Researching her own family history, Alison Light soon came to realise she was doing “family history as a public history”. Her initial searches expanded so that she compiled nine simplified family trees to accommodate various branches of the family. As well as normal searches of registers and census records, she consulted numerous other sources, giving fifty pages of the most important references.
This copious research has resulted in a book which deals not just with the family, but goes into great detail about occupations, from needle-making to bricklaying to sailing, woven into philosophical reflections on social conditions of the past few centuries. We move around the country, from small villages to towns such as Alcester, Birmingham, Cheltenham and Portsmouth. Workhouses and asylums are there, and common burial plots.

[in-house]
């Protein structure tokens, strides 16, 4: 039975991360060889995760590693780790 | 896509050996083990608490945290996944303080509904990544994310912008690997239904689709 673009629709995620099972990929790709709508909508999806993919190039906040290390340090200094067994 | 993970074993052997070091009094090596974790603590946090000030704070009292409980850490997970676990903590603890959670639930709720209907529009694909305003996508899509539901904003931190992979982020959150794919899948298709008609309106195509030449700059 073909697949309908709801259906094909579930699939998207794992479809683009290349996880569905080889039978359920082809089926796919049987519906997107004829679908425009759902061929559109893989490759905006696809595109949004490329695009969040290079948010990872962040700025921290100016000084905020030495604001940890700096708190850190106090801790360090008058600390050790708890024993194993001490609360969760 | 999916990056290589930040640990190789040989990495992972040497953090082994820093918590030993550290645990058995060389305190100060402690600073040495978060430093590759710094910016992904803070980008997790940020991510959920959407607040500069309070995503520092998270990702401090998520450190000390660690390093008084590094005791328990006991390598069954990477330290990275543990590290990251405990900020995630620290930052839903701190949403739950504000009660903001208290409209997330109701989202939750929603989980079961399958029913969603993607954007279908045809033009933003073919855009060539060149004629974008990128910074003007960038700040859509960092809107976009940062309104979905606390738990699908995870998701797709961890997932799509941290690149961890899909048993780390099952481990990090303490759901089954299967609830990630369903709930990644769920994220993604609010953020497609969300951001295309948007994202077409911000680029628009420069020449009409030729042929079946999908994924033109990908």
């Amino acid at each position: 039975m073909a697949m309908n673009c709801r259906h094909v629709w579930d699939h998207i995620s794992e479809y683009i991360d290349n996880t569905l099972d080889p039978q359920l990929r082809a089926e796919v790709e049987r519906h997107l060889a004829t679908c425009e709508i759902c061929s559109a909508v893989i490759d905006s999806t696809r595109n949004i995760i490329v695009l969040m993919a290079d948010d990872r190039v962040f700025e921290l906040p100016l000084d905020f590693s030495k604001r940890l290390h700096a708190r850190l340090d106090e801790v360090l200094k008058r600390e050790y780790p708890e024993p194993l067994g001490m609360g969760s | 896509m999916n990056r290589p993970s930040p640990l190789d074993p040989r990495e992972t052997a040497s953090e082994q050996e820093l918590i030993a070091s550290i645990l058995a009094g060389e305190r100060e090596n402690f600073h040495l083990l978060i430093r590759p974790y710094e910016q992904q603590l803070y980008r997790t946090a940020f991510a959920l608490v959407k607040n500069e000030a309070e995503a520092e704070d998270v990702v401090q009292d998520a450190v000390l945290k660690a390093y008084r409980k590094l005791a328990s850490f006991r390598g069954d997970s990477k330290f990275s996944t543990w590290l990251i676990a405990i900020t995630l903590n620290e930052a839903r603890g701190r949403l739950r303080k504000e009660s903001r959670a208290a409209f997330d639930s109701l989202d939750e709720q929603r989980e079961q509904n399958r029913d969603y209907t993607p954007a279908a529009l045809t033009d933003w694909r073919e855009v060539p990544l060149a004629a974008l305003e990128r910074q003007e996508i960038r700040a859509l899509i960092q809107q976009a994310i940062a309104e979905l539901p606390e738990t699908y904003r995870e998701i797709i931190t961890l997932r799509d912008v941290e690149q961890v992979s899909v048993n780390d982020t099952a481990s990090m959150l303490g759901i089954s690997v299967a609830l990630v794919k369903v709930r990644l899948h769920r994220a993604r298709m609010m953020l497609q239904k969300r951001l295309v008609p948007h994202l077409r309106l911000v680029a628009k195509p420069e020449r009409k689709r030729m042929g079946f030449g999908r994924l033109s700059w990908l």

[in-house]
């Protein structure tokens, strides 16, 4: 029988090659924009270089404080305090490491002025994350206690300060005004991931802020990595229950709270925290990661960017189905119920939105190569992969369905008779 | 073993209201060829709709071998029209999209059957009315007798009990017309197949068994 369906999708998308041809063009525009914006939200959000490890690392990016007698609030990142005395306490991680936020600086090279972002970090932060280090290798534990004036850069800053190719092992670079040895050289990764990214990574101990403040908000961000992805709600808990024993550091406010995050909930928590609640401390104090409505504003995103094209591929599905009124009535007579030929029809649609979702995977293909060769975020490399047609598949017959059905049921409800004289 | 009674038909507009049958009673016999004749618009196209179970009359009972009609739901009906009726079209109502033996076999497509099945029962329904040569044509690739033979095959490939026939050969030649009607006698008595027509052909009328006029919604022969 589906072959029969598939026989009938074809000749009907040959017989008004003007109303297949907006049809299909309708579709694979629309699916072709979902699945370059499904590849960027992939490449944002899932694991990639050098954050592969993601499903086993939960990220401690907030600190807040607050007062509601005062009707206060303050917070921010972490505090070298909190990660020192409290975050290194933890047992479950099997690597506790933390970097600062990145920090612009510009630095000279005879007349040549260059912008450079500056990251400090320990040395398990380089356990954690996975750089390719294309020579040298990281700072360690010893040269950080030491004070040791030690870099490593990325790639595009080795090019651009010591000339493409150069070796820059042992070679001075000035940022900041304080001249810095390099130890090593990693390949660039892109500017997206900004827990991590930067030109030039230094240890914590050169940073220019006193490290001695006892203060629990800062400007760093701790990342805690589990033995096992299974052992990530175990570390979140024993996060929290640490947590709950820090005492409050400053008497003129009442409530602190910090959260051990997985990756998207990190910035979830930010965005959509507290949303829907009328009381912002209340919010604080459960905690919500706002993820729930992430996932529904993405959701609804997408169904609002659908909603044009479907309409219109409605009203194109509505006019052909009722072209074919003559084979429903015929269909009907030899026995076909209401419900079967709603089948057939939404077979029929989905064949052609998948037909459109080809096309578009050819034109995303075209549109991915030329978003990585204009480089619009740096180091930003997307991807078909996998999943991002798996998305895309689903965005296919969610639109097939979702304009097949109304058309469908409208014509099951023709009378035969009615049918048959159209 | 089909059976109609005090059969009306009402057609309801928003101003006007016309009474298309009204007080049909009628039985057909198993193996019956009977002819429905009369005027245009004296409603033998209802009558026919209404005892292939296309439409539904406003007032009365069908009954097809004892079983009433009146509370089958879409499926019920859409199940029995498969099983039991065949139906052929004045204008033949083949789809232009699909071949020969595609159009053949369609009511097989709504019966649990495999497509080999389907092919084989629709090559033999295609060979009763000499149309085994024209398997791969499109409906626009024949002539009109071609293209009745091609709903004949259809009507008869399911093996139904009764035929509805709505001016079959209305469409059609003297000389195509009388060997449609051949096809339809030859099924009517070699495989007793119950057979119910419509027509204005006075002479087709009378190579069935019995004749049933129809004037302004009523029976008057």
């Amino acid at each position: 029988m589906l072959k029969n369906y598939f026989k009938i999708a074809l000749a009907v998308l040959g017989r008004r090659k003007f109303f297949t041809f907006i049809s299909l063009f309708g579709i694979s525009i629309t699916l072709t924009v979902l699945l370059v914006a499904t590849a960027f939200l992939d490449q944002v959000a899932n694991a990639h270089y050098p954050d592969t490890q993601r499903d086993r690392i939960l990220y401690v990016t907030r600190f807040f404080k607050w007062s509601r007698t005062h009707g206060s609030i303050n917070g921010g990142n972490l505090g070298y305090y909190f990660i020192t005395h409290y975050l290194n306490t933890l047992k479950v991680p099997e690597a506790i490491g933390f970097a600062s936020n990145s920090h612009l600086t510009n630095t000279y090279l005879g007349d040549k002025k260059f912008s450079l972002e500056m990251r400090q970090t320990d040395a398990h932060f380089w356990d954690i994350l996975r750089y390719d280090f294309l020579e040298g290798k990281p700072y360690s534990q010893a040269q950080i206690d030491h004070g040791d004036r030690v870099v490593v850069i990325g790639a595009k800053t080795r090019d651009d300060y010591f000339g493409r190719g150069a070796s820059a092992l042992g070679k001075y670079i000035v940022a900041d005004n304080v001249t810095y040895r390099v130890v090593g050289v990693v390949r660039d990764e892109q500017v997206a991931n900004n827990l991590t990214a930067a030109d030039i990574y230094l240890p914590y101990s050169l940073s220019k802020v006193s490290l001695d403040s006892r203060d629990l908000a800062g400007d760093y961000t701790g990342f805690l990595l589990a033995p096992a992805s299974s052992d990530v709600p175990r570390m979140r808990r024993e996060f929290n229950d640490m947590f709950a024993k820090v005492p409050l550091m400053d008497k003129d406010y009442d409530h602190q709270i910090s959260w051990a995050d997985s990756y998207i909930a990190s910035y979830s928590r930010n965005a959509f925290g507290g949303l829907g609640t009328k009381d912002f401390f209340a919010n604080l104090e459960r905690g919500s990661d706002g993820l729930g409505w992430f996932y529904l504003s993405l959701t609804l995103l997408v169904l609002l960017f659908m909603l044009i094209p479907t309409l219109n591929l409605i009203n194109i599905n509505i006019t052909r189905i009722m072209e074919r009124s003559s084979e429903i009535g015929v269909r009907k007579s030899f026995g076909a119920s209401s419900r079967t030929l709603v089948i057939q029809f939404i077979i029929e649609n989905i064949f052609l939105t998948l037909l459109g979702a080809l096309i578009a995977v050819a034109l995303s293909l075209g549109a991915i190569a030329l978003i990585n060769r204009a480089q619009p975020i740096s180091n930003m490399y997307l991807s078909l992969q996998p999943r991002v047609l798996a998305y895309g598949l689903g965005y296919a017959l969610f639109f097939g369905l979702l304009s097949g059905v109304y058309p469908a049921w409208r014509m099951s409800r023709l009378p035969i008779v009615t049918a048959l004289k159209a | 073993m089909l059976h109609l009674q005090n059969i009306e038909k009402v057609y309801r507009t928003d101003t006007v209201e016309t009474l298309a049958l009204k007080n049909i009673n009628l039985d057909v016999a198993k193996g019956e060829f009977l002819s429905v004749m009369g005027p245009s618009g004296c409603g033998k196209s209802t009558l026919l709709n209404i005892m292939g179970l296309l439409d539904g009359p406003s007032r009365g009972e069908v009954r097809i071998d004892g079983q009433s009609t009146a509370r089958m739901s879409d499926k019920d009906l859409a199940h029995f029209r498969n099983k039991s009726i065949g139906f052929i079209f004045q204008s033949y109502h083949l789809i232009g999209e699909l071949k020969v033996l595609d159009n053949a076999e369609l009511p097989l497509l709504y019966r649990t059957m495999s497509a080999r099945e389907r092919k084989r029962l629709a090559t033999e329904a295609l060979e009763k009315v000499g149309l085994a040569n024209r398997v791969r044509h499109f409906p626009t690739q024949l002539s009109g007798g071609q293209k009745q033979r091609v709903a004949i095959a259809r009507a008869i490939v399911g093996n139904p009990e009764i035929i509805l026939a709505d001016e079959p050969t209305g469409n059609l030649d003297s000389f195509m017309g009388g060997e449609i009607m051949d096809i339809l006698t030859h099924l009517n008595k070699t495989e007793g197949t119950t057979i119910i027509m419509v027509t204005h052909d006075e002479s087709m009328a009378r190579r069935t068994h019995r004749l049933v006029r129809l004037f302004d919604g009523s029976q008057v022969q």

While this is a fascinating account, with tips for other family historians on what to look for, I found it frustrating as the author meandered up, down and sideways through the branches, so that I needed constant reference to the family trees in order to be sure of which ancestor’s life was being described. But it is well worth persevering; the style is lucid and vivid.